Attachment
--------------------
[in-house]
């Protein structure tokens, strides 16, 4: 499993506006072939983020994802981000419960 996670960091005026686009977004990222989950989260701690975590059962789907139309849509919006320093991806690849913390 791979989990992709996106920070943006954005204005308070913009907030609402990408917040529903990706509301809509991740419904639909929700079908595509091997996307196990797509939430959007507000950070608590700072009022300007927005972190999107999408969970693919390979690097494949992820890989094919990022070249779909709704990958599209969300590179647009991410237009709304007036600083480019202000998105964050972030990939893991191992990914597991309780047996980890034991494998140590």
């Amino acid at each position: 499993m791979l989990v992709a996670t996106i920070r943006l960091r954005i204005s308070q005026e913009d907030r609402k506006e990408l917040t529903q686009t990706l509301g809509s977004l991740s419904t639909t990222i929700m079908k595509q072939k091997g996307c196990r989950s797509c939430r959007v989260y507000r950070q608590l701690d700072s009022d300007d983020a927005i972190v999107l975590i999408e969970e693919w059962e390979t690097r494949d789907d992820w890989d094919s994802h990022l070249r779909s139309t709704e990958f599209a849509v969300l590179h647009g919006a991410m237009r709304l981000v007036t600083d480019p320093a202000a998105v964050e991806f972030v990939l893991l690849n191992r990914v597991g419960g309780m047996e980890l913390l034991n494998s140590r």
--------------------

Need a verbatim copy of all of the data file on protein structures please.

[in-house]
């Protein structure tokens, strides 16, 4: 499993506006072939983020994802981000419960 996670960091005026686009977004990222989950989260701690975590059962789907139309849509919006320093991806690849913390 791979989990992709996106920070943006954005204005308070913009907030609402990408917040529903990706509301809509991740419904639909929700079908595509091997996307196990797509939430959007507000950070608590700072009022300007927005972190999107999408969970693919390979690097494949992820890989094919990022070249779909709704990958599209969300590179647009991410237009709304007036600083480019202000998105964050972030990939893991191992990914597991309780047996980890034991494998140590």
């Amino acid at each position: 499993m791979l989990v992709a996670t996106i920070r943006l960091r954005i204005s308070q005026e913009d907030r609402k506006e990408l917040t529903q686009t990706l509301g809509s977004l991740s419904t639909t990222i929700m079908k595509q072939k091997g996307c196990r989950s797509c939430r959007v989260y507000r950070q608590l701690d700072s009022d300007d983020a927005i972190v999107l975590i999408e969970e693919w059962e390979t690097r494949d789907d992820w890989d094919s994802h990022l070249r779909s139309t709704e990958f599209a849509v969300l590179h647009g919006a991410m237009r709304l981000v007036t600083d480019p320093a202000a998105v964050e991806f972030v990939l893991l690849n191992r990914v597991g419960g309780m047996e980890l913390l034991n494998s140590r």